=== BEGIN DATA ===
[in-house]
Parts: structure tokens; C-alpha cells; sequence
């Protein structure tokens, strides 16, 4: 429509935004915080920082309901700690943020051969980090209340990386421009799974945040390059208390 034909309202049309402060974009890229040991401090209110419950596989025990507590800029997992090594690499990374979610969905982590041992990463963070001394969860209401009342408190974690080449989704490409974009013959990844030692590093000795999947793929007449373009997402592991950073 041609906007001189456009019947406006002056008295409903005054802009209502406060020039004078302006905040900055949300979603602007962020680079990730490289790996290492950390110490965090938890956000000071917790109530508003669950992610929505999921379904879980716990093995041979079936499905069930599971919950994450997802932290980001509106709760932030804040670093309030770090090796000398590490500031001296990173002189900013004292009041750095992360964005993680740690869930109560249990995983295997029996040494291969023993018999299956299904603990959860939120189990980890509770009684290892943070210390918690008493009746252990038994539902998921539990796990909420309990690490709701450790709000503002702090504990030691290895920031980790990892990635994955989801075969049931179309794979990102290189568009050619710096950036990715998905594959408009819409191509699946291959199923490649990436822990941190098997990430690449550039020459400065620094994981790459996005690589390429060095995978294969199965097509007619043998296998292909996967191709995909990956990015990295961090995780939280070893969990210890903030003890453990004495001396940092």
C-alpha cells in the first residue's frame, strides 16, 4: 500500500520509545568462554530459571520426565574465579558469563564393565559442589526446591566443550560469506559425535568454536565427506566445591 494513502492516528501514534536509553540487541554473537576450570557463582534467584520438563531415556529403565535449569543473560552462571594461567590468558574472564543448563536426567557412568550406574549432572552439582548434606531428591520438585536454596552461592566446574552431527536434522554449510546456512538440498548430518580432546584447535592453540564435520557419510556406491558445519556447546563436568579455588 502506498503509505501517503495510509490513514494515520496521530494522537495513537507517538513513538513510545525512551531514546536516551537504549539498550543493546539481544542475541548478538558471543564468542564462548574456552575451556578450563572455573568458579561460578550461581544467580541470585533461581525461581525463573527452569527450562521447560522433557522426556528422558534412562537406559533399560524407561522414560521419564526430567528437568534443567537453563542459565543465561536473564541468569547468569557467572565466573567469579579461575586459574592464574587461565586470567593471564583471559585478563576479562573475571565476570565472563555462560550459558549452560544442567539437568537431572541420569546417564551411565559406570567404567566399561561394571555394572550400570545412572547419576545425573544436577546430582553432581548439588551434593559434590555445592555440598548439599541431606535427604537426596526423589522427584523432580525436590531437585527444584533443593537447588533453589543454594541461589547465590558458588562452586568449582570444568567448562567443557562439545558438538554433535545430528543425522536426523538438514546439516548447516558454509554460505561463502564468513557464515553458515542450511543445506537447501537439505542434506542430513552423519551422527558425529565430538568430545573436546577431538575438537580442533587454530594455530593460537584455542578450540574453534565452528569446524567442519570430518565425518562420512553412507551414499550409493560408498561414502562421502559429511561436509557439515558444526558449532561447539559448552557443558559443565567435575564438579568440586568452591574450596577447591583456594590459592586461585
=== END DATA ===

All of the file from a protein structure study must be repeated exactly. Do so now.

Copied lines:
[in-house]
Parts: structure tokens; C-alpha cells; sequence
């Protein structure tokens, strides 16, 4: 429509935004915080920082309901700690943020051969980090209340990386421009799974945040390059208390 034909309202049309402060974009890229040991401090209110419950596989025990507590800029997992090594690499990374979610969905982590041992990463963070001394969860209401009342408190974690080449989704490409974009013959990844030692590093000795999947793929007449373009997402592991950073 041609906007001189456009019947406006002056008295409903005054802009209502406060020039004078302006905040900055949300979603602007962020680079990730490289790996290492950390110490965090938890956000000071917790109530508003669950992610929505999921379904879980716990093995041979079936499905069930599971919950994450997802932290980001509106709760932030804040670093309030770090090796000398590490500031001296990173002189900013004292009041750095992360964005993680740690869930109560249990995983295997029996040494291969023993018999299956299904603990959860939120189990980890509770009684290892943070210390918690008493009746252990038994539902998921539990796990909420309990690490709701450790709000503002702090504990030691290895920031980790990892990635994955989801075969049931179309794979990102290189568009050619710096950036990715998905594959408009819409191509699946291959199923490649990436822990941190098997990430690449550039020459400065620094994981790459996005690589390429060095995978294969199965097509007619043998296998292909996967191709995909990956990015990295961090995780939280070893969990210890903030003890453990004495001396940092």
C-alpha cells in the first residue's frame, strides 16, 4: 500500500520509545568462554530459571520426565574465579558469563564393565559442589526446591566443550560469506559425535568454536565427506566445591 494513502492516528501514534536509553540487541554473537576450570557463582534467584520438563531415556529403565535449569543473560552462571594461567590468558574472564543448563536426567557412568550406574549432572552439582548434606531428591520438585536454596552461592566446574552431527536434522554449510546456512538440498548430518580432546584447535592453540564435520557419510556406491558445519556447546563436568579455588 502506498503509505501517503495510509490513514494515520496521530494522537495513537507517538513513538513510545525512551531514546536516551537504549539498550543493546539481544542475541548478538558471543564468542564462548574456552575451556578450563572455573568458579561460578550461581544467580541470585533461581525461581525463573527452569527450562521447560522433557522426556528422558534412562537406559533399560524407561522414560521419564526430567528437568534443567537453563542459565543465561536473564541468569547468569557467572565466573567469579579461575586459574592464574587461565586470567593471564583471559585478563576479562573475571565476570565472563555462560550459558549452560544442567539437568537431572541420569546417564551411565559406570567404567566399561561394571555394572550400570545412572547419576545425573544436577546430582553432581548439588551434593559434590555445592555440598548439599541431606535427604537426596526423589522427584523432580525436590531437585527444584533443593537447588533453589543454594541461589547465590558458588562452586568449582570444568567448562567443557562439545558438538554433535545430528543425522536426523538438514546439516548447516558454509554460505561463502564468513557464515553458515542450511543445506537447501537439505542434506542430513552423519551422527558425529565430538568430545573436546577431538575438537580442533587454530594455530593460537584455542578450540574453534565452528569446524567442519570430518565425518562420512553412507551414499550409493560408498561414502562421502559429511561436509557439515558444526558449532561447539559448552557443558559443565567435575564438579568440586568452591574450596577447591583456594590459592586461585